Thursday Notes                            Published for the Arts Based School Community                               February 21, 2019 www.artsbasedschool.com     How We Do It and Why By Mary Siebert   “All the world’s a stage, And all the men and women merely players.” – William Shakespeare, from As You Like It   Romeo & Juliet on the Border is the culmination of many varied elements of study, for fifth grade. Students studied America’s Reconstruction via the western cattle drive era of the late 1800s. Cowboy poetry of the era, maps of cattle trails and biomes of the west, paintings and photos from the era, cattle trade economics, changing roles of women, influences of technology, and recognition of the mixed ethnic demographic of the original cowboys were all studied in preparation, and much of it was incorporated into the script adaptation.   Period folk songs and dances from America’s west and Northern Mexico were carefully researched with the help of the Hispanic Arts Initiative, who also helped design and build the vivid Mexican costumes. The students’ “Dancing Classrooms” study at the beginning of the year made it easier for Jan Adams to choreograph complex partner dances.   Shakespearean English was studied, its iambic pentameter, its clever names and insults and hidden rhymes. It was translated first into modern vernacular, and then into turn-of-the-century cowboy phraseology.  The original Shakespeare is preserved in heightened moments of emotion.   The timeless story elements, its clashing cultures, fear and intolerance of strangers, and the challenges of resolving differences and sustaining peace were recognized as immediate and current, even in a fifth-grade classroom.   ABS counselor Amanda Sullivan will teach reflective lesson after the show, in which students will consider how the ending of the story would have changed, if Romeo had called 9-1-1. What if he had used strategies for coping with depression or discouragement, such as seeking help from a grown-up or allowing time to pass before making a rash decision?   Heidi McIver, who directs the show, also choreographed stage combat, while teaching students that violence in theater is just the opposite of real violence: safety is the number one concern. You always let your opponent know when you’re coming. You position yourself to prevent an actual strike. The “victim” is always in control, only giving the appearance of a struggle. Students learn never to perform these moves out of class, especially not in front of younger children who might then try it themselves. In this way, we learn about the inner workings of the power of media.   Every student is in the show and, regardless of the size of the role, every student receives all of the...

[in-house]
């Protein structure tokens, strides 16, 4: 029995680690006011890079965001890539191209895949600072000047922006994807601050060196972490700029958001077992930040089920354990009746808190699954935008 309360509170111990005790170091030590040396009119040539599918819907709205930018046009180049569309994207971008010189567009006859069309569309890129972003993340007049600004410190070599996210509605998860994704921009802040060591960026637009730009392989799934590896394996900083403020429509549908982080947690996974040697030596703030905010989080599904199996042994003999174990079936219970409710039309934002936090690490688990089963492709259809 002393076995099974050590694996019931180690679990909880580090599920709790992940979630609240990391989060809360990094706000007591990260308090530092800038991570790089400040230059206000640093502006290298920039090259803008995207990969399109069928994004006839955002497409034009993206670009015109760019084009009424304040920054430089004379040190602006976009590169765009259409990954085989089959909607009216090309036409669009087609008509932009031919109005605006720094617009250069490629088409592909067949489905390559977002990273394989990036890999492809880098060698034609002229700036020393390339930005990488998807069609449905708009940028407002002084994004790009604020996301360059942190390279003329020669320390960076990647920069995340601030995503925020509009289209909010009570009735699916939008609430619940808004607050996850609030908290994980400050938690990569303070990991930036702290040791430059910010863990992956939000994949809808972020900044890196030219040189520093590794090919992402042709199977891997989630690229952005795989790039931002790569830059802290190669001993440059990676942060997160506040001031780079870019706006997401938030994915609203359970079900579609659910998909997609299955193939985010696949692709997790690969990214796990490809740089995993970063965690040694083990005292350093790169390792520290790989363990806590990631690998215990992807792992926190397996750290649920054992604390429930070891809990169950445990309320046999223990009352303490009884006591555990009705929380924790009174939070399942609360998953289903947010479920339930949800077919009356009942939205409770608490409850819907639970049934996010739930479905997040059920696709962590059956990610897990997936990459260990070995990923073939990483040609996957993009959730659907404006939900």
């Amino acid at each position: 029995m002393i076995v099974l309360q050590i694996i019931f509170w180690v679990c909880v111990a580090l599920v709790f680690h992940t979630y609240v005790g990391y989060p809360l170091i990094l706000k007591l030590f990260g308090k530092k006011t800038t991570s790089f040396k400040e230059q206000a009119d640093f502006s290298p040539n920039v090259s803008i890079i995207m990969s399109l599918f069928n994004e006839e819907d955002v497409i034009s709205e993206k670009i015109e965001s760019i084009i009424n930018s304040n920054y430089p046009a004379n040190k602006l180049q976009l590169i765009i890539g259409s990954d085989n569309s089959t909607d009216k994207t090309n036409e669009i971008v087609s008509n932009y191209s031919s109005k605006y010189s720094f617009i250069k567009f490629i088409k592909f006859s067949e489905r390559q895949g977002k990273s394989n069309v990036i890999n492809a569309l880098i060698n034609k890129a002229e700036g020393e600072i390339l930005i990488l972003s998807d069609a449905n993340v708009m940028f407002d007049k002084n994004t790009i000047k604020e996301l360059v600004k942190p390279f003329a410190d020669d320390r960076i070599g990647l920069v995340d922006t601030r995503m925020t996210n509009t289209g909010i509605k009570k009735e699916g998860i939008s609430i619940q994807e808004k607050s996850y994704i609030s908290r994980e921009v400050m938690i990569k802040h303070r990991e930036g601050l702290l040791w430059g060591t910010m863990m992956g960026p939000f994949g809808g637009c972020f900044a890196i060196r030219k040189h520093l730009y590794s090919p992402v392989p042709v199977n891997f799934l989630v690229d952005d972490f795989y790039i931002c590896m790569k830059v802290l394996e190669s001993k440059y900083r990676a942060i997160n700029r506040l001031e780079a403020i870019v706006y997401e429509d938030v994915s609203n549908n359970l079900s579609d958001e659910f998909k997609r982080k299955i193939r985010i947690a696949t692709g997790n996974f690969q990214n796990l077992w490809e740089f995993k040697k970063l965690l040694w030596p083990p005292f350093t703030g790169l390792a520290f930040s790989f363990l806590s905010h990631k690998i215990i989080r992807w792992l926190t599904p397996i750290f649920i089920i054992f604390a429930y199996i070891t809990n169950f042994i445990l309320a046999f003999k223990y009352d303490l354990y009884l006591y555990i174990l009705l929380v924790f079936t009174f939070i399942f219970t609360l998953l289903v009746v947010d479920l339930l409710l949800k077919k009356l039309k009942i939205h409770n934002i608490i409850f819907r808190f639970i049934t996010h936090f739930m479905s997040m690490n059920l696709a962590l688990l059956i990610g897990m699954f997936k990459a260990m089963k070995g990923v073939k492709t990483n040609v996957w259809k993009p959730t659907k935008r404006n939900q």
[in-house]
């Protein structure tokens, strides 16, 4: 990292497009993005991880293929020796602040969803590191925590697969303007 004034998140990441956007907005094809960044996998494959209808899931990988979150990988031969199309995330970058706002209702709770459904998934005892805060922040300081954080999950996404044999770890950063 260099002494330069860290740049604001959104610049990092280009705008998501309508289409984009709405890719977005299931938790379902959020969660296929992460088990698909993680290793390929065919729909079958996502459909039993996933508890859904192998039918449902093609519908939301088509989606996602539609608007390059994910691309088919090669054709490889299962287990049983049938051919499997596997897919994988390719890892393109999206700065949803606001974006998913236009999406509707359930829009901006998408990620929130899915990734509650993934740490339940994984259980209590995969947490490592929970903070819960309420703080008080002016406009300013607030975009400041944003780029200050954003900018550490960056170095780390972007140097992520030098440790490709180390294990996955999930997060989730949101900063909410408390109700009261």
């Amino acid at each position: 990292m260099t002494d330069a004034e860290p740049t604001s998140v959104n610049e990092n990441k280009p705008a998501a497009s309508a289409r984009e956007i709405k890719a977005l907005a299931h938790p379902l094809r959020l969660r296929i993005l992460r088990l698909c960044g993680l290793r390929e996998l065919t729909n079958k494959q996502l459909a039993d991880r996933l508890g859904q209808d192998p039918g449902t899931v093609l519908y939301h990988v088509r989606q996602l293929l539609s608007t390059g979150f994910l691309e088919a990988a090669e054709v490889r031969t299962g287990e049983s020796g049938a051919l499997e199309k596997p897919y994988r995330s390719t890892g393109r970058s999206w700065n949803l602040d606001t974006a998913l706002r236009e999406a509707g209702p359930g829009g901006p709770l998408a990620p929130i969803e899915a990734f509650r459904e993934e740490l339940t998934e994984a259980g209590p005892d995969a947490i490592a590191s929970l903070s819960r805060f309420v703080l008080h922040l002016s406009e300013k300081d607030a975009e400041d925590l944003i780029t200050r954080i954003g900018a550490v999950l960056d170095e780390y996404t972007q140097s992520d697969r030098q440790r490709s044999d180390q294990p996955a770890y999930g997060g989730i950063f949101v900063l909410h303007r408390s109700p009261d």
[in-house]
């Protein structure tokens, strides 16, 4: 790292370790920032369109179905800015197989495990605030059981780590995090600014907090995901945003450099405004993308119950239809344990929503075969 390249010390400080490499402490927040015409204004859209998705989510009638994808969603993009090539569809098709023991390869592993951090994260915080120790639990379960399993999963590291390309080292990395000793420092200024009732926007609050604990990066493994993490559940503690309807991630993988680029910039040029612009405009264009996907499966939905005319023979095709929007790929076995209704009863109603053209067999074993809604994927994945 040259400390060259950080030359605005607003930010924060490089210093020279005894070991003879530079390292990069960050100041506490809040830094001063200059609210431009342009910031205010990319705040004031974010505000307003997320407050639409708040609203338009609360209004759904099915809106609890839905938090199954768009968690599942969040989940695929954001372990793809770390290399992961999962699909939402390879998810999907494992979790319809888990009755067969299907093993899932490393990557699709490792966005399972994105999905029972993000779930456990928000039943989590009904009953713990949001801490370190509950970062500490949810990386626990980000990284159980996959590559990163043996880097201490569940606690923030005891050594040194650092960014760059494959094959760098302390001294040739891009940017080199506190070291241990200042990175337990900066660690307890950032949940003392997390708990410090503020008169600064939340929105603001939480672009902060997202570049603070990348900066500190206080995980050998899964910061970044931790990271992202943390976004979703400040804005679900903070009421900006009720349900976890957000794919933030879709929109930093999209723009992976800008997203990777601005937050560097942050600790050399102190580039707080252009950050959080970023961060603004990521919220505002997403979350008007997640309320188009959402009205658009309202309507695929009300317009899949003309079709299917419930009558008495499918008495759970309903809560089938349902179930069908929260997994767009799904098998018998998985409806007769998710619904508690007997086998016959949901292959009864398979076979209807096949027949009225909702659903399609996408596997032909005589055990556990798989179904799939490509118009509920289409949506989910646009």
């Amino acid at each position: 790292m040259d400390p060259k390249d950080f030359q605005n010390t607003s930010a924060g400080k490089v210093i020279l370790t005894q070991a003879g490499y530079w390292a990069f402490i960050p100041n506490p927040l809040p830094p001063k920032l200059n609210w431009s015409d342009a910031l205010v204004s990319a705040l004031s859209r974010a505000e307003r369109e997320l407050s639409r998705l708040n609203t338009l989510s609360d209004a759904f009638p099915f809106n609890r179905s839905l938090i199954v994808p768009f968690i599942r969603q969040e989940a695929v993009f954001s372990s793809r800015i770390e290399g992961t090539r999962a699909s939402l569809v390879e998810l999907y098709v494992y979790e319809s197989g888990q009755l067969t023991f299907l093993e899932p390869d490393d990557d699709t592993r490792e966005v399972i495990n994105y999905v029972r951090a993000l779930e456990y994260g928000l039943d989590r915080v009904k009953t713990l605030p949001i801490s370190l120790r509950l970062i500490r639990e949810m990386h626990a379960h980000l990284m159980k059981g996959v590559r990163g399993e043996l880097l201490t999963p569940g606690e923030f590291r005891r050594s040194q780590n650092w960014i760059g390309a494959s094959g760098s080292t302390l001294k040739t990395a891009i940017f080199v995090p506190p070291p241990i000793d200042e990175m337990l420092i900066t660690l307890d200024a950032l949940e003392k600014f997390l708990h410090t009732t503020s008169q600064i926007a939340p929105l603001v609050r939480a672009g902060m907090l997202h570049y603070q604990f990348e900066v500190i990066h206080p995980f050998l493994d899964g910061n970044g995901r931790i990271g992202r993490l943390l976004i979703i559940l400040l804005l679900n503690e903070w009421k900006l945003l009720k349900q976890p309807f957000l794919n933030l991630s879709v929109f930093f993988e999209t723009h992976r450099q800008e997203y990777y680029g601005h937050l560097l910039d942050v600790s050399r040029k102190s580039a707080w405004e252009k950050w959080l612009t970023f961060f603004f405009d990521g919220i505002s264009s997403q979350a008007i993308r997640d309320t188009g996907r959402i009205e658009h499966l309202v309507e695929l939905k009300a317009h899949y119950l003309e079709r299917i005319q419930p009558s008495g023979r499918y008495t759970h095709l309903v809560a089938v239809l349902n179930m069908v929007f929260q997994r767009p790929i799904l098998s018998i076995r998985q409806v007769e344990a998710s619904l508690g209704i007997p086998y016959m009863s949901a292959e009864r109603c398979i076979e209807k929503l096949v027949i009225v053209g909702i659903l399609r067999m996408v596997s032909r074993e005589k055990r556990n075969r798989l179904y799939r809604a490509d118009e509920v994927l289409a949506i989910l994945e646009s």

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ABS Thursday Notes- February 14, 2019

Thursday Notes                             Published for the Arts Based School Community                                                           February 14, 2019 www.artsbasedschool.com   Snow Make Up Day- February 18   How We Do It and Why By Mary Siebert   “Elen sila lumenn’ omentielvo, a star shines on the hour of our meeting.” ― J.R.R. Tolkien, The Fellowship of the Ring   Here is short Valentine about the value of greeting our students as they walk in the door; a school-wide practice that stokes our hearts for the day. Ms. Hollis and I alternate weeks, greeting at the entry doors to the MLK building, and Ms. Raper greets daily at the 7th Street building. At our location, we see:   -The smiling little boy who bends forward, spreads his arms backward, and zooms to the entry like a happy bird. -The brothers who run to the door, stop for a quick hug, then continue. -The child who hid behind Dad’s legs for two years, but now stops to say hello and share a poem he wrote. – The excited announcement: “Today is my birthday!” – The proud children bearing their finished projects, built at home. – The crying child who misses Mom already but is comforted by a momentary snuggle, then bravely carries on. – The child who enters blearily, sleep-deprived. Perceiving this at the start allows us to inform teachers and scaffold support over the arc of the day. – The shiny-eyed child who announces, “My baby sister was born last night!” – Many kids whose paths trace the curving pebble mosaic serpent at the entry. – The child who appears downcast but is revived by a call to a parent to bring in a forgotten lunch, costume piece, or T-shirt for a field trip. – The parents who greet us with a smile and a “Good Morning!” – The many children who stop before walking through the door and burst out with “GUESS WHAT?!!!” That’s always good news.   GUESS WHAT?!!! We love our school.     NO AFTER-SCHOOL CLUBS OR ENSEMBLES FEBRUARY 25-MARCH 1 Ensembles teachers will be off-campus for the 5th Grade production of Romeo & Juliet on the Border during the week of February 25. Thank you for arranging now to pick up your student at 2:45! (If you have a 5th Grader, see the next item!   LATE PICK-UP FOR 5TH GRADE on Monday, Feb. 25 AND Tuesday, Feb. 26 5th graders will be rehearsing at the First Presbyterian theater until 3:30 on February 25 and 26. Please pick up your 5th grader at the dismissal tents between 3:30-3:45 on those days.   ABS Summer Camps! ABS is excited to offer Summer Camps this June and July! Join ABS staff on adventures that explore science, arts, movement,...